Three things you need to know today.
Next Mars mission: Where on Mars will we go next year?
NASA and the Smithsonian's National Air and Space Museum on Friday will announce the destination for the latest Mars rover, scheduled to land on the Red Planet in August 2012.
The newest rover, called the The Mars Science Laboratory, or Curiosity, is scheduled for liftoff from the Kennedy Space Center in Florida in November.
Curiosity, two times as long and five times as heavy as previous Mars rovers, will look for conditions that could sustain microscopic life and any evidence of past life on Mars.
NASA's two previous Mars rovers, Spirit and Opportunity, began their planned three-month missions on Mars in 2004. Spirit stopped communicating with Earth in 2010, but Opportunity is still at work, just last week logging its 20th mile on the Martian surface.
Watch Friday's event live and engage in a live chat at http://www.ustream.tv/nasajpl beginning at 10 a.m. ET.
Missing Pacific boaters: The U.S. Coast Guard is sending one of its ships to Fanano atoll in the South Pacific after a small boat matching the description of a skiff reported missing with 15 people was spotted on the uninhabited atoll aboard 600 miles southeast of Guam.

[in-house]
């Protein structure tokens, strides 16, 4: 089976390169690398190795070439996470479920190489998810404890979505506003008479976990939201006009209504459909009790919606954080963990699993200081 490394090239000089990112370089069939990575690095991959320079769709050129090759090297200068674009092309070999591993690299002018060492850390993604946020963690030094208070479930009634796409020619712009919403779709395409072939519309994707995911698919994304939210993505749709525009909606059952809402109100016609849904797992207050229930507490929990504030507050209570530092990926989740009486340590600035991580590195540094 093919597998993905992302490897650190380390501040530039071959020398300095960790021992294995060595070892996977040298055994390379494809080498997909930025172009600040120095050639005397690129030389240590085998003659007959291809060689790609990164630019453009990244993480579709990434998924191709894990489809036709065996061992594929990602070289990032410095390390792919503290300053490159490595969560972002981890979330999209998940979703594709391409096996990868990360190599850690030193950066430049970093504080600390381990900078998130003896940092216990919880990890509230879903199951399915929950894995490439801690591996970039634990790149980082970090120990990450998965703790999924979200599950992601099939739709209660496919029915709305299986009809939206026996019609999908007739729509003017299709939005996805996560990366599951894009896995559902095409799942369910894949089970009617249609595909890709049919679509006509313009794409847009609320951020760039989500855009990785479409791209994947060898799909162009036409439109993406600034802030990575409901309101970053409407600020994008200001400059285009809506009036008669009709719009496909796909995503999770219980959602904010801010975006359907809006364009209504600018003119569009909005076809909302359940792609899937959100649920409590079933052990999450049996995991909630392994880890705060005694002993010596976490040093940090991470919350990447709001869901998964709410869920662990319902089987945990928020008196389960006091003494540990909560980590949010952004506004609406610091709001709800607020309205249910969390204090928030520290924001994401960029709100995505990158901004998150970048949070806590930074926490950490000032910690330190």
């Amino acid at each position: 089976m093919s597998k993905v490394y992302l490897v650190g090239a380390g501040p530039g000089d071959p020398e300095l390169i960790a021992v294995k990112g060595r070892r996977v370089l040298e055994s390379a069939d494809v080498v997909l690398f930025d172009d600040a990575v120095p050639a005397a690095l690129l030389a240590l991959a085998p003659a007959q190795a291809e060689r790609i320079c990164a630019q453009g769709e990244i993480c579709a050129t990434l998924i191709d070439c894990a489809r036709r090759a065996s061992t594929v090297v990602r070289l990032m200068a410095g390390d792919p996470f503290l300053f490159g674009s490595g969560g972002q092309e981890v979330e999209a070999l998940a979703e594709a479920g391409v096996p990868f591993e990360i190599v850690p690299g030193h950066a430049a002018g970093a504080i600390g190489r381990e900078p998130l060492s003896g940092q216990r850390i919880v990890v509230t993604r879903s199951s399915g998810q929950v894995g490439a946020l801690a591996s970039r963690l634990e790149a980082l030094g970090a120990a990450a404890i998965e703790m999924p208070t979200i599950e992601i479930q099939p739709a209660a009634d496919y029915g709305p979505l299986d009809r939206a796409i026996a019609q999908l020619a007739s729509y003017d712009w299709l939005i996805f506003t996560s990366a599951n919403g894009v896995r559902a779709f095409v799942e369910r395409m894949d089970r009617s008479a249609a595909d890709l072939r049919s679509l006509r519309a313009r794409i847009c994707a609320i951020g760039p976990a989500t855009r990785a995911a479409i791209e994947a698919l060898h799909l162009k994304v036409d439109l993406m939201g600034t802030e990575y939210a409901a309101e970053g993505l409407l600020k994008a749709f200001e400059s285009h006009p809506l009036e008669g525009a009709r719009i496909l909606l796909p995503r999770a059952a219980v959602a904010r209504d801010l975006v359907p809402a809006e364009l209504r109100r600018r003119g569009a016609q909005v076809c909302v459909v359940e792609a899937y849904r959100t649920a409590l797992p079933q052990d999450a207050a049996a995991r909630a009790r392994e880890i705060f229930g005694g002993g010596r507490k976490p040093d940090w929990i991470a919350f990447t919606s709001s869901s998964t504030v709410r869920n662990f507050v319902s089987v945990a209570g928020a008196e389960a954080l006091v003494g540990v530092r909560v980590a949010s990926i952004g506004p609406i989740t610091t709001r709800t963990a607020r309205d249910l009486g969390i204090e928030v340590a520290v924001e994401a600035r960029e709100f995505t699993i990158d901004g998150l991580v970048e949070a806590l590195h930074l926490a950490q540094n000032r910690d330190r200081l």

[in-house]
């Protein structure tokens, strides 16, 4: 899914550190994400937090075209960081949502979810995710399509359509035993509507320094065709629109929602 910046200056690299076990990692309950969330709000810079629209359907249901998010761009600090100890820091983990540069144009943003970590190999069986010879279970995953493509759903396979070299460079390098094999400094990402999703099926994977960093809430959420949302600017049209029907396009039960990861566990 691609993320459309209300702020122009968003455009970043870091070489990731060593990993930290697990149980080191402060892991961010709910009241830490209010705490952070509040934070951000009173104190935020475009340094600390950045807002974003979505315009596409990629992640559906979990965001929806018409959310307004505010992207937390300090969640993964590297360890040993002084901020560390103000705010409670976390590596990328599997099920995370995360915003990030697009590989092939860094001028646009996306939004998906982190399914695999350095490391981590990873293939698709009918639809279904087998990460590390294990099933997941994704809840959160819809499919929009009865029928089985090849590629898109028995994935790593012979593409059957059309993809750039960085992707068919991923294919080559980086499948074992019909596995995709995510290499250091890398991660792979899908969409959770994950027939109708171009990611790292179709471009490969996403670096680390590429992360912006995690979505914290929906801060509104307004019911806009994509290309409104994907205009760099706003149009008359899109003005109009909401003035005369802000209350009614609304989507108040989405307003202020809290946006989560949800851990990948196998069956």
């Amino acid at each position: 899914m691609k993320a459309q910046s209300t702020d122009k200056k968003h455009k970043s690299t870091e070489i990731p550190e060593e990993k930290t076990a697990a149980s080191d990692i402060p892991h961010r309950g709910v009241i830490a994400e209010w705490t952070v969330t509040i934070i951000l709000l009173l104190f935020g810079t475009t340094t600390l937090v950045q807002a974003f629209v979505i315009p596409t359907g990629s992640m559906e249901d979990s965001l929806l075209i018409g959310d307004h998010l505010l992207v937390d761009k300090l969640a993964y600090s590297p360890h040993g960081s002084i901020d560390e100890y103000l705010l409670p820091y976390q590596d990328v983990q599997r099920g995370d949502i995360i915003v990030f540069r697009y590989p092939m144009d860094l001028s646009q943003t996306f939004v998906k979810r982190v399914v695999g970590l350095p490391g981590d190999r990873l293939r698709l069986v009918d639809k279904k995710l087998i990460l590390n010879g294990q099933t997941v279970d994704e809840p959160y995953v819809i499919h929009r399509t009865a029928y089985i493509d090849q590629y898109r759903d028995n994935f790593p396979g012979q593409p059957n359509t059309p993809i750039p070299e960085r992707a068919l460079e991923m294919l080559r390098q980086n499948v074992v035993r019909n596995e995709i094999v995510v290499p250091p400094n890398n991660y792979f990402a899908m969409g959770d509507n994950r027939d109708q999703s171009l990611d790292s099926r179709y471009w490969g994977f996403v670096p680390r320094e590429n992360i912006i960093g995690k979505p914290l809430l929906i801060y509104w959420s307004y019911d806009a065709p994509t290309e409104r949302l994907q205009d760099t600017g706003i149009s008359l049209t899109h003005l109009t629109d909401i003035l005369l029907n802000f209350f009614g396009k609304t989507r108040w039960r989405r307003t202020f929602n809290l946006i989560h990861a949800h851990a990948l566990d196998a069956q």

The crew of a vessel leaving Ruo Island, the intended destination of the missing skiff, reported seeing an overturned boat on the beach of the Fanano atoll, the Coast Guard said in a statement. Several people were also on shore, it said.
A long-range Navy search plane flew over the area after the Coast Guard received the report.
"Once on scene, the aircraft reported back that a damaged vessel was overturned on the beach and several crude shelters had been erected on the beach," the statement said.
Korea talks: South Korea's chief envoy to six-party talks on ending North Korea's nuclear program is to meet with a senior North Korean diplomat on the sidelines of the ASEAN regional forum, South Korean officials say.
Wi Sung-lac, the chief negotiator for the South, has proposed holding talks with Ri Yong-ho, who is widely expected to succeed Kim Kye-gwan as the North's top envoy to the multilateral talks, South Korea's Yonhap news agency reports.
The agenda of their discussion has not been disclosed.
This is North Korea's first response to South Korea's proposal to hold nuclear talks since the beginning of this year, a South Korean foreign ministry official who did not want to be identified due to sensitivity of the matter told CNN.
North Korea pulled out of the six-party talks on nuclear disarmament in 2008.